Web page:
University brainwashing is impacting employment of young people
5 min read
07 August 2017
The amount of young people out of work and study is creeping up and I believe it’s down to the culture of university brainwashing.
When it comes to employment, it’s fair to say that the country has been doing pretty well. That’s before we look at young people specifically.
Last month’s UK Labour Market report revealed that 32m people were in work and the employment rate, the proportion of people aged 16 to 64 in work, was up to 74.9 per cent, the highest since comparable records began in 1971.
Also, according the Financial Times, an analysis conducted by the Learning and Work Institute think tank showed that the number of young people aged 16 24 year Not in Education, Employment or Training (Neet), declined last year, meaning that more young people are hypothetically on the right path to a career.
However, despite these promising statistics, the analysis also showed that the percentage of young people, who were Neet for a year or more, rose from 9.8 per cent to 11.2 per cent in the first quarter of this year, compared with the first quarter of last year.
This means that the amount of young people spending time neither studying nor working is creeping up, and for me, that’s a big worry.
To sum it up, Tony Wilson, a director at the Learning and Work Institute, said: “If we’re only focusing on the headline measures, and we’re not focusing on people who fall into long-term worklessness, then we’re storing up trouble.”
On the face of it, yes, we’re tackling unemployment as a whole, but we’re missing the mark on those that don’t have anything lined up when they leave school. We need to think about why young people are taking longer to embark on an apprenticeship, further education or employment.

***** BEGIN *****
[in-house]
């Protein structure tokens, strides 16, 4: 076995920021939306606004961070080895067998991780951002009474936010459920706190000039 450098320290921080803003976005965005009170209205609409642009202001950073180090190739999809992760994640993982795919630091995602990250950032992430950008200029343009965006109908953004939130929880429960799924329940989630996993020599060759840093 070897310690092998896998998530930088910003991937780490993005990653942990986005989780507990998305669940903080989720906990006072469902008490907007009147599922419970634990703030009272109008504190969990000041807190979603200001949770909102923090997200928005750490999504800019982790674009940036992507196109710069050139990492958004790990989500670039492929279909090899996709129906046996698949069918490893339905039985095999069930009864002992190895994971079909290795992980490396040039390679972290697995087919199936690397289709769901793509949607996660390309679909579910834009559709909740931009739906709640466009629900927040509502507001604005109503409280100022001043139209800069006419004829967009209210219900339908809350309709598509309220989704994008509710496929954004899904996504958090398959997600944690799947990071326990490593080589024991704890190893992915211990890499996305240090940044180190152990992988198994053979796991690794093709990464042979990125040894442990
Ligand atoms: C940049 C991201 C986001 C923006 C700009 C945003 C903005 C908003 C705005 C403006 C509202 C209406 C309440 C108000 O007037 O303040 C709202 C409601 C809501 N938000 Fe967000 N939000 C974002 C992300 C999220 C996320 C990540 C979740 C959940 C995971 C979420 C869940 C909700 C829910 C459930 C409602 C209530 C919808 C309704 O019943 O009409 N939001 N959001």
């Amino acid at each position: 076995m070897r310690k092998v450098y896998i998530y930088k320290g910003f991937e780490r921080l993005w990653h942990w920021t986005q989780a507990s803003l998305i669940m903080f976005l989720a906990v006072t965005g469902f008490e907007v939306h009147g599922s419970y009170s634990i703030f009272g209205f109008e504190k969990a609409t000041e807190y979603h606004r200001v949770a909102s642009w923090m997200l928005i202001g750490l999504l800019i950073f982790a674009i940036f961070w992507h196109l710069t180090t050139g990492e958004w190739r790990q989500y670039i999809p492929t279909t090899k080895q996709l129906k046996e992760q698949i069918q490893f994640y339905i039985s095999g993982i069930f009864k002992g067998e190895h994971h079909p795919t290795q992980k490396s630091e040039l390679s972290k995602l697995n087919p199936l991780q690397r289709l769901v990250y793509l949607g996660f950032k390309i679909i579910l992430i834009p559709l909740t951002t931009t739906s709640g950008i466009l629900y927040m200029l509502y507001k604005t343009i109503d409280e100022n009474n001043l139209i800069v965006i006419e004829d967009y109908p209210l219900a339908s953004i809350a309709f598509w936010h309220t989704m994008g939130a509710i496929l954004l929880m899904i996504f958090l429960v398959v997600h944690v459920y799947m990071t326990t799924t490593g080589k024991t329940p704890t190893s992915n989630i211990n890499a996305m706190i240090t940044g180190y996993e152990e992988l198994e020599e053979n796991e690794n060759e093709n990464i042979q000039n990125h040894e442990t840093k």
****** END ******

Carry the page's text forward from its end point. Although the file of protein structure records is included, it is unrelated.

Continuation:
It’s a pretty daunting prospect, unless your heart’s completely set on something, to decide what career you want to dedicate a large chunk of your life to, and a lot of people could be taking their time contemplating exactly what’s right for them. But, if I’m being totally honest, I just don’t think that there’s enough information out there for kids just finishing school on the different paths out there to take.
This is one of the reasons why I’ve set about doing some research of my own. At Pimlico Plumbers, we’re conducting a survey on our current crop of apprentices, along with other young Brits, who didn’t choose to go to university, as well as a similar number of graduates.
The aim is to find out what their respective experiences were at school, with regards to the careers advice they were given, and the access they had to information on the types of careers available.
I’ve been critical of universities in the past, mainly due to the eye-watering debt it leaves people with, and some of the worthless, un-career focused degrees they offer, but I genuinely want to understand why people make the decisions they do.
There are highly-skilled, well-paid careers there for the taking, for any young person prepared to put in a few years of on-the-job training. So few young people in the UK end up taking on vocational training courses that will lead directly to jobs, incurring no student debt, and others go to university, rack up an average of £57,500 in loans, and still have no guaranteed employment.
I suspect the brainwashing of the “university at all costs” mantra, coupled with the lack of credibility and investment given to vocational training, will have played a part, but I’m sure there is even more to it than that.
Whatever the reason, the amount of time spent out of employment, training and further education is on the rise and we need to nip it in the bud before it becomes a real problem.
Maybe the real outcome of my report, which will be released ahead of the Conservative Party Conference and presented to ministers, will highlight that there’s a lack of available information and support around the crucial time when undecided school-leavers need it the most.